With 80- and 90-degree temps still in our future, it's only natural that we need a side of fresh air with our margaritas. Like brunching, drinking on a rooftop bar is something of a sport in New York, which means every upper-level lounge from Midtown to Greenpoint is invariably packed. So if you're going to risk suffering the indignities of long lines, hip crowds, and overpriced drinks, you might as well do it at the best. Whether you’re looking for somewhere sleek and refined with expertly made cocktails, or something a little more low-key, these bars are the superlative NYC spots for rooftop revelry.
Brick architectural details, romantic lights, and colorful, Latin-American-leaning décor make this drinking destination feel more "street fair" than Midtown Manhattan. But look to your right and there's the Empire State Building, and over there -- there's the Chrysler Building. The rooftop bar here is escapism at its finest, and the Latin-American-flavor-focused cocktails certainly help. Try something different, like the pineapple-and-cachaça Upside Down; or bring friends, go classic, and order a pitcher of margaritas.
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Since this unpretentious Aussie bar and restaurant lies in a low-foot-traffic section of Greenpoint, chances are high you'll be able to snag a seat at the cabana-esque bar -- a rare feat at most rooftop-drinking locations. Post up there for a pear cider or spicy paloma, or see if you can settle in at the raised corner table, which offers a view of lower Manhattan that can hardly be beat.
You’ll have to navigate past tourists and through aisles of imported pasta, and then travel up a claustrophobic elevator to get here. And you’ll have to carefully protect your glass of sparkling rosé from flying elbows and flipped hair. But none of that matters when you've got views of the Flatiron Building from one angle, and the Empire State Building from another. That's not to mention the extensive wine list, the unique house-brewed cask ales, or the knowledgable and kind bar staff.
If The Secret Garden were a cocktail bar, it'd be Gallow Green. While the view isn't particularly noteworthy, there's a little bit of magic at this Chelsea spot atop the McKittrick Hotel. Perhaps it's the abundant greenery, the romantic lighting, or the sense of mystery exuded by the hotel and its signature production, "Sleep No More." That all makes Gallow Green one of the best date-night bars, rooftop or otherwise, in the city.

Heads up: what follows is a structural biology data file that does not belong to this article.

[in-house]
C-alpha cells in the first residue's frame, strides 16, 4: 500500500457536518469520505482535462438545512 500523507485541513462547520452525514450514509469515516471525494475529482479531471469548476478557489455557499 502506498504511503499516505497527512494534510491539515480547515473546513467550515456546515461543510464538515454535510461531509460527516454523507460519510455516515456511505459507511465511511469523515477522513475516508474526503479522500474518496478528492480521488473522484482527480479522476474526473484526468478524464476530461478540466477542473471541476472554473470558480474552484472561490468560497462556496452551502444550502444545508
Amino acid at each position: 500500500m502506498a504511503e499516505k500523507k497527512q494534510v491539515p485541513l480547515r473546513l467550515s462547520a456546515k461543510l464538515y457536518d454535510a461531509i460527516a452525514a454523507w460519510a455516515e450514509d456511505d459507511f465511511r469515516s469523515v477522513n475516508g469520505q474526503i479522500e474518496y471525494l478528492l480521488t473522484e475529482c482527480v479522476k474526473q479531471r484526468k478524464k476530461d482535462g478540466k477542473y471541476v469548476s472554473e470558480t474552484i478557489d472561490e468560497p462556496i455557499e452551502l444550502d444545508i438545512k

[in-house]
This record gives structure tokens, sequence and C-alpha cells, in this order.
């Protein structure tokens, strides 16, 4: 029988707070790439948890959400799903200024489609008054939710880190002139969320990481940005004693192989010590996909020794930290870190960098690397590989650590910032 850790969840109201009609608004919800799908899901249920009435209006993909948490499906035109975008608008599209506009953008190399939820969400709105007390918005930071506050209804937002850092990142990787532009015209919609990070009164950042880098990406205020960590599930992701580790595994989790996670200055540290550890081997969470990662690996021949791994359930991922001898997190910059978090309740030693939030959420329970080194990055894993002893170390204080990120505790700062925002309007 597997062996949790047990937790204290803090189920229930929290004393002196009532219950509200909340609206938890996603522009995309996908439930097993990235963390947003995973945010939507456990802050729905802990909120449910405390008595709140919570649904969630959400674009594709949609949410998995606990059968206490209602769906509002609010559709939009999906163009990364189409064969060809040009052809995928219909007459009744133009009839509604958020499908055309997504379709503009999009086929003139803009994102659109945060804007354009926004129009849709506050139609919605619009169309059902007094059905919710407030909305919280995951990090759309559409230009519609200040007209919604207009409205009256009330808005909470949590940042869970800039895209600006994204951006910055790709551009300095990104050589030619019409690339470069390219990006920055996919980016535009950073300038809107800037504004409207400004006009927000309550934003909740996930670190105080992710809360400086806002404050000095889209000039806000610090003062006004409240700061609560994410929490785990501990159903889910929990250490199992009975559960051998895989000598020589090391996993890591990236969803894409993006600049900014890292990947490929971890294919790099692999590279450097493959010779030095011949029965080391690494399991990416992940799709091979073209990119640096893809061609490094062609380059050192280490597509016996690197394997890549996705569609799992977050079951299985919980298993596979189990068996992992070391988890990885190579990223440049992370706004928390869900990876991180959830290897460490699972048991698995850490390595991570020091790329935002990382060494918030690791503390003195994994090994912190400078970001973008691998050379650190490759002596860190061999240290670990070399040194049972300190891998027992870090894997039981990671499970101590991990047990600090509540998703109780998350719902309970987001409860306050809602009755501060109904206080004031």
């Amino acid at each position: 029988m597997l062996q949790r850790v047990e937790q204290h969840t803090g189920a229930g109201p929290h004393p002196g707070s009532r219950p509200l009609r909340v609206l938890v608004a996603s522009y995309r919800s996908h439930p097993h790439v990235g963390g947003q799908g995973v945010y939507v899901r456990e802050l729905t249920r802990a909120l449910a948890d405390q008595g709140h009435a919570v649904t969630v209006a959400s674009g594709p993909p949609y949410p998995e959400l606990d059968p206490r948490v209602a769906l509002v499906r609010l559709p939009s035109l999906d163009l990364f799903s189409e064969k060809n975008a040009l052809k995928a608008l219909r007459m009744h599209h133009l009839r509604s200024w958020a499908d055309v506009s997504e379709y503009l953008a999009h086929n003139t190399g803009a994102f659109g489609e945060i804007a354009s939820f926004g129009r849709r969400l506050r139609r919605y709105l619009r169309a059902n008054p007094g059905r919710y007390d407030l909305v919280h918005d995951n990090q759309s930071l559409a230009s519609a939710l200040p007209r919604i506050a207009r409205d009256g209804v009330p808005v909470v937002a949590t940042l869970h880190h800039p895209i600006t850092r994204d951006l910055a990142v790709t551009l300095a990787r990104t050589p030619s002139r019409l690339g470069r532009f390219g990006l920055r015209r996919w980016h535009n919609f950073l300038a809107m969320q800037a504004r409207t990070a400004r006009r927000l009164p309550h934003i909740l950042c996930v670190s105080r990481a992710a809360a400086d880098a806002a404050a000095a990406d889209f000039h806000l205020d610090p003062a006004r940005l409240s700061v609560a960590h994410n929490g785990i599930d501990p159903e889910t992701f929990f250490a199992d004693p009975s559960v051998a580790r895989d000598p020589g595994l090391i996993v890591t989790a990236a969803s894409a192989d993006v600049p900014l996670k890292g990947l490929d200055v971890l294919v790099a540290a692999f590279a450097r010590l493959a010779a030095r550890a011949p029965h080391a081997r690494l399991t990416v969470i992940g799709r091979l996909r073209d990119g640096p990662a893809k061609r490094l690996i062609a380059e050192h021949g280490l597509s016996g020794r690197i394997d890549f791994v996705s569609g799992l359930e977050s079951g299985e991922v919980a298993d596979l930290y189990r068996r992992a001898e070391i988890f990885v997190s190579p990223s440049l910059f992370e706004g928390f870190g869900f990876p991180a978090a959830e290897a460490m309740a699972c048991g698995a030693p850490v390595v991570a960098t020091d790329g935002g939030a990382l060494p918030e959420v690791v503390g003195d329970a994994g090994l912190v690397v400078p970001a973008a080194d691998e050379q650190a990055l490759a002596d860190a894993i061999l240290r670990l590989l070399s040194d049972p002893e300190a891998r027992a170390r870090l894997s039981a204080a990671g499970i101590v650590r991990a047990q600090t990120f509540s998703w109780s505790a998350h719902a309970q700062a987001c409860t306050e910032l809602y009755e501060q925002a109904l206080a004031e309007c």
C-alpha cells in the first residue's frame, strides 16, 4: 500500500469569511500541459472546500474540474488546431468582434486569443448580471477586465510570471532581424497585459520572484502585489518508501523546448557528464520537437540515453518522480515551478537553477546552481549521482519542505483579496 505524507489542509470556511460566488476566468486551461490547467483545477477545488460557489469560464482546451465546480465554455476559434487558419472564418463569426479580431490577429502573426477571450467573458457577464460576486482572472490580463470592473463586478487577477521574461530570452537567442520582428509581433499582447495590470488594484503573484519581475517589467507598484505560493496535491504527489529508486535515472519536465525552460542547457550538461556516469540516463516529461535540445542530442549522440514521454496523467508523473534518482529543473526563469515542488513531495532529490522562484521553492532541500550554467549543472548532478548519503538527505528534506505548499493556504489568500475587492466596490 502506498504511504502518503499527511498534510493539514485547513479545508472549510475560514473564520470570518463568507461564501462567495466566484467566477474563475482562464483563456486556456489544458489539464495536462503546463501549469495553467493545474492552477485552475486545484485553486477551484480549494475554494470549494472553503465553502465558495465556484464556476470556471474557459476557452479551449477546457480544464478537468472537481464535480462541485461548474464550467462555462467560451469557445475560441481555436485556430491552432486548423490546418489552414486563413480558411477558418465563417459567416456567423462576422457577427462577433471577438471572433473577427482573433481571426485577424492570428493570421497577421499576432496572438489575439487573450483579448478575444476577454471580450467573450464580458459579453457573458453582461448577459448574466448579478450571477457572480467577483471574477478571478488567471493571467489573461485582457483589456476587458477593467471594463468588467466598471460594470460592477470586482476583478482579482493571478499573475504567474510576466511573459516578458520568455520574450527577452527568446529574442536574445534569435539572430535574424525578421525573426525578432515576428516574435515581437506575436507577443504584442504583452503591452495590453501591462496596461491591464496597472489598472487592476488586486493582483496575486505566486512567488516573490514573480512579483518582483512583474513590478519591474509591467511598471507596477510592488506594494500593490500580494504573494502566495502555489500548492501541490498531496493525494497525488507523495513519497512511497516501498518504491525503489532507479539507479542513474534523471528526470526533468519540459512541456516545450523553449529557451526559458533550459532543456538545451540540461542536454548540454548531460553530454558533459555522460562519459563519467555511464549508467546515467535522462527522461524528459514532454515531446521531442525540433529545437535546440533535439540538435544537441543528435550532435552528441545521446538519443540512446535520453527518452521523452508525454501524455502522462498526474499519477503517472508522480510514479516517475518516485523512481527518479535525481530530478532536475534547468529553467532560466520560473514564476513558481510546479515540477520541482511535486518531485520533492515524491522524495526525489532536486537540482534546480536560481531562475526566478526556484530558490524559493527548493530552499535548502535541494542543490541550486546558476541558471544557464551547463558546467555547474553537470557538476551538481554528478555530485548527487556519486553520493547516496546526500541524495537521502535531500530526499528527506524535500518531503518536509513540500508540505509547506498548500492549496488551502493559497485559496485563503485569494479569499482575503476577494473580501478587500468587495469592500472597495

It was only recently that the cocktail den atop the Jane opened to the public, and rooftop drinkers looking for a little getaway should be glad it did: it's the perfect way to escape the New York City of present. The striking interior rooftop bar is like stepping back in time, with its faux-watermarked walls and elegant oak bar -- but instead of bellying up, we suggest you grab a Hemingway daiquiri, journey outside to the nautically themed open-air patio, and gaze upon the Hudson River.
If you're looking to avoid the typical rooftop-bar scene, stop into this unassuming lounge, where the space may be full but not elbow-in-your-ribs packed. Cozy up to the fire pit with a Sazerac, or go Tiki with a frozen overproof piña colada. And don't be shy about asking for help: cocktails here are expertly prepared by bartenders from acclaimed spots like The NoMad -- so while you might find yourself paying $30 for a drink (and that one, in particular, is a martini garnished with caviar), you know your booze is in good hands.
This rooftop bar is about as no-frills as they come. Here you'll find stunning views of a parking lot, zero signature cocktails, and TVs screening various sporting events as the primary décor. But that's fine if all you want is a can of Founders All Day IPA and a sunny place where you can drink it. Even better: The Rock Shop serves as a music venue most nights of the week, so your outdoor-drinking experience will likely be accompanied by a live soundtrack.
On top of Williamsburg's Peruvian food mecca Llama Inn is a brand-new rooftop bar, El Techo, for which Chef Erik Ramirez has crated a casual menu of Peruvian bites like spicy aji panca chicken wings and tequeños (like a spring roll) filled with pork and shrimp. But most importantly, there are six new cocktails available, including a frozen pisco sour, a panca-infused pisco cocktail named Ay Que Calor, and a wine slushy named the Dolly Llama.
Save for the sound of passing cars, you wouldn't know the BQE is just blocks from Night of Joy's whimsical rooftop. Drinkers are separated from the outside world by a fence laced with greenery, and the overall vibe here is convivial -- more "backyard party" than "highway-adjacent bar." That's certainly helped by its daily happy hour: from 5-8pm, signature drinks, including frozen margaritas, are just $6.
If the line that extends down the sidewalk next to the Wythe doesn't scare you away and you actually find yourself with a coveted place atop the hyped Williamsburg hotel, you're privy to one of the best views of Manhattan. The indoor bar is a sight to be seen as well: a sleek, streamlined beauty, where you can sip on the bar's selection of well-made classic and classic-leaning concoctions.
Long Island City
Would you like your view with a side of sushi? While it's true this spot atop the Ravel Hotel functions as both a restaurant and bar, the reason to be here is the view. The establishment is adjacent to the Queensboro Bridge -- a sight that, in this case, might just trump the Manhattan skyline.